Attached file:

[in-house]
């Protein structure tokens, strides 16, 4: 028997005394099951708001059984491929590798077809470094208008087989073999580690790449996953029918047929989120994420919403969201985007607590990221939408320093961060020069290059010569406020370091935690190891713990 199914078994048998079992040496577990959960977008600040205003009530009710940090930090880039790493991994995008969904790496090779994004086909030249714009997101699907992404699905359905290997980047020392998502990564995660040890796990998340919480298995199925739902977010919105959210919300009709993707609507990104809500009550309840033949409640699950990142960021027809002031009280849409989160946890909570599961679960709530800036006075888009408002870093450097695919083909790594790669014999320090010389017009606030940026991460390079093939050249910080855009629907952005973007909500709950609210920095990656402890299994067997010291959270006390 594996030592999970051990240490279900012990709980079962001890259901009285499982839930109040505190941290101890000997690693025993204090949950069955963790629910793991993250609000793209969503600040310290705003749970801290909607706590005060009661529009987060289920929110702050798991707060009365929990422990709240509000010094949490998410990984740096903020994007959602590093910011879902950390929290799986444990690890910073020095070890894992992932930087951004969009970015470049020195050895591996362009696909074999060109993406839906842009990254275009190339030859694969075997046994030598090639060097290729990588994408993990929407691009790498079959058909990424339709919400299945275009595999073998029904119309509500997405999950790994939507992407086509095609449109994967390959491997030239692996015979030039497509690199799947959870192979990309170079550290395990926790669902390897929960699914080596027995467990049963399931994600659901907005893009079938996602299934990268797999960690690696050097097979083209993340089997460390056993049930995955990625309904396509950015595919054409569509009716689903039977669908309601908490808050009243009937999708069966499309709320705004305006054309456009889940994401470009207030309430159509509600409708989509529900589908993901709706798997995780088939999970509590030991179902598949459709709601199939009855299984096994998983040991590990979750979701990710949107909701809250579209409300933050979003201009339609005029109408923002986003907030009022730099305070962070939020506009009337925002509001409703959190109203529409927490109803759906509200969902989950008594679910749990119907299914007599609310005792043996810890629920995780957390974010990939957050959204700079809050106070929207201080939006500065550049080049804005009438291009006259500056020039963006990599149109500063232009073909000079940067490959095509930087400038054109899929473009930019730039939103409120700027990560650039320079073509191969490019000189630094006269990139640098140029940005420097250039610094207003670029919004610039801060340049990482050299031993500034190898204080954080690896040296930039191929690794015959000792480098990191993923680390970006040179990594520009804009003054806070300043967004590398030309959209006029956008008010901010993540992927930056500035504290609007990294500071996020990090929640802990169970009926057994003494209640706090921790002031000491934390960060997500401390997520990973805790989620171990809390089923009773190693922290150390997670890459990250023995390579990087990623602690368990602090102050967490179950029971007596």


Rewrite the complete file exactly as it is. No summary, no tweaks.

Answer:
[in-house]
């Protein structure tokens, strides 16, 4: 028997005394099951708001059984491929590798077809470094208008087989073999580690790449996953029918047929989120994420919403969201985007607590990221939408320093961060020069290059010569406020370091935690190891713990 199914078994048998079992040496577990959960977008600040205003009530009710940090930090880039790493991994995008969904790496090779994004086909030249714009997101699907992404699905359905290997980047020392998502990564995660040890796990998340919480298995199925739902977010919105959210919300009709993707609507990104809500009550309840033949409640699950990142960021027809002031009280849409989160946890909570599961679960709530800036006075888009408002870093450097695919083909790594790669014999320090010389017009606030940026991460390079093939050249910080855009629907952005973007909500709950609210920095990656402890299994067997010291959270006390 594996030592999970051990240490279900012990709980079962001890259901009285499982839930109040505190941290101890000997690693025993204090949950069955963790629910793991993250609000793209969503600040310290705003749970801290909607706590005060009661529009987060289920929110702050798991707060009365929990422990709240509000010094949490998410990984740096903020994007959602590093910011879902950390929290799986444990690890910073020095070890894992992932930087951004969009970015470049020195050895591996362009696909074999060109993406839906842009990254275009190339030859694969075997046994030598090639060097290729990588994408993990929407691009790498079959058909990424339709919400299945275009595999073998029904119309509500997405999950790994939507992407086509095609449109994967390959491997030239692996015979030039497509690199799947959870192979990309170079550290395990926790669902390897929960699914080596027995467990049963399931994600659901907005893009079938996602299934990268797999960690690696050097097979083209993340089997460390056993049930995955990625309904396509950015595919054409569509009716689903039977669908309601908490808050009243009937999708069966499309709320705004305006054309456009889940994401470009207030309430159509509600409708989509529900589908993901709706798997995780088939999970509590030991179902598949459709709601199939009855299984096994998983040991590990979750979701990710949107909701809250579209409300933050979003201009339609005029109408923002986003907030009022730099305070962070939020506009009337925002509001409703959190109203529409927490109803759906509200969902989950008594679910749990119907299914007599609310005792043996810890629920995780957390974010990939957050959204700079809050106070929207201080939006500065550049080049804005009438291009006259500056020039963006990599149109500063232009073909000079940067490959095509930087400038054109899929473009930019730039939103409120700027990560650039320079073509191969490019000189630094006269990139640098140029940005420097250039610094207003670029919004610039801060340049990482050299031993500034190898204080954080690896040296930039191929690794015959000792480098990191993923680390970006040179990594520009804009003054806070300043967004590398030309959209006029956008008010901010993540992927930056500035504290609007990294500071996020990090929640802990169970009926057994003494209640706090921790002031000491934390960060997500401390997520990973805790989620171990809390089923009773190693922290150390997670890459990250023995390579990087990623602690368990602090102050967490179950029971007596």